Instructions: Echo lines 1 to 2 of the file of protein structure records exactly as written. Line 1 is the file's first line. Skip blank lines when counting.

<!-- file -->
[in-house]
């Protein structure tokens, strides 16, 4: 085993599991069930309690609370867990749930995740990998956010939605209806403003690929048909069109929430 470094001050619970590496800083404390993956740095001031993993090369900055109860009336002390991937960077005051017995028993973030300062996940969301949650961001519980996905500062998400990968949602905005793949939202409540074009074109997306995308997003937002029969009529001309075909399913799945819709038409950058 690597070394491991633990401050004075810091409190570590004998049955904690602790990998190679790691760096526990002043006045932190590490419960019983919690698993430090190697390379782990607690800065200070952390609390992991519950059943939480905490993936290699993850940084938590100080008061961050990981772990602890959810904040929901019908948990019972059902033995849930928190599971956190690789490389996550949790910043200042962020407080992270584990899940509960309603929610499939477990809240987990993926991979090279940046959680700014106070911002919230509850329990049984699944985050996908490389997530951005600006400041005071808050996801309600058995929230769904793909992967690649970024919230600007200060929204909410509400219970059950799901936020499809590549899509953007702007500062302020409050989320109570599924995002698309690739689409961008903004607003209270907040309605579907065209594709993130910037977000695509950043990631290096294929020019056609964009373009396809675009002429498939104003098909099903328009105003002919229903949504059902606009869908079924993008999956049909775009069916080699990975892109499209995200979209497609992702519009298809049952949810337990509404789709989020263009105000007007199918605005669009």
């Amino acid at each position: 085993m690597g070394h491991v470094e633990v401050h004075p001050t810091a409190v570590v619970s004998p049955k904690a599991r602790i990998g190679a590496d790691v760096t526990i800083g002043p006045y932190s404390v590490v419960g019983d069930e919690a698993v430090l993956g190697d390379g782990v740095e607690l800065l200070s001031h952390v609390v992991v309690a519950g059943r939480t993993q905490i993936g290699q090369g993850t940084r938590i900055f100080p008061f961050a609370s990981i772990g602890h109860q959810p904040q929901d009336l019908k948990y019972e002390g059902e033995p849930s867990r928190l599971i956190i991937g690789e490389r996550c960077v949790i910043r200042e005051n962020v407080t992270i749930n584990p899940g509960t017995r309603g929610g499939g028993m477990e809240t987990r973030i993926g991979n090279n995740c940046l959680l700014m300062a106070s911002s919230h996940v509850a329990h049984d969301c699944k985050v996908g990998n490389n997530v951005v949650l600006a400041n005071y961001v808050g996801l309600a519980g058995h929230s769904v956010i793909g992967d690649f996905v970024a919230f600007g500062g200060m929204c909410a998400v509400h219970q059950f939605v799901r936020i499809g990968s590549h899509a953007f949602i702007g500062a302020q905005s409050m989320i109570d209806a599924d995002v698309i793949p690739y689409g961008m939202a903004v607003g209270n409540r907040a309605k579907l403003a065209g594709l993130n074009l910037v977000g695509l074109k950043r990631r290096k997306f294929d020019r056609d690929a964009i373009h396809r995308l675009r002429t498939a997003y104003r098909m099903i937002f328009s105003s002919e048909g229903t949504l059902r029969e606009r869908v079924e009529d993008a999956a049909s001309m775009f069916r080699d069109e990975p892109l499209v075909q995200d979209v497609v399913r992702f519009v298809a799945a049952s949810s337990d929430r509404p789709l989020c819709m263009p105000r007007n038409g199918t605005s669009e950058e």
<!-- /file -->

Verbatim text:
[in-house]
């Protein structure tokens, strides 16, 4: 085993599991069930309690609370867990749930995740990998956010939605209806403003690929048909069109929430 470094001050619970590496800083404390993956740095001031993993090369900055109860009336002390991937960077005051017995028993973030300062996940969301949650961001519980996905500062998400990968949602905005793949939202409540074009074109997306995308997003937002029969009529001309075909399913799945819709038409950058 690597070394491991633990401050004075810091409190570590004998049955904690602790990998190679790691760096526990002043006045932190590490419960019983919690698993430090190697390379782990607690800065200070952390609390992991519950059943939480905490993936290699993850940084938590100080008061961050990981772990602890959810904040929901019908948990019972059902033995849930928190599971956190690789490389996550949790910043200042962020407080992270584990899940509960309603929610499939477990809240987990993926991979090279940046959680700014106070911002919230509850329990049984699944985050996908490389997530951005600006400041005071808050996801309600058995929230769904793909992967690649970024919230600007200060929204909410509400219970059950799901936020499809590549899509953007702007500062302020409050989320109570599924995002698309690739689409961008903004607003209270907040309605579907065209594709993130910037977000695509950043990631290096294929020019056609964009373009396809675009002429498939104003098909099903328009105003002919229903949504059902606009869908079924993008999956049909775009069916080699990975892109499209995200979209497609992702519009298809049952949810337990509404789709989020263009105000007007199918605005669009």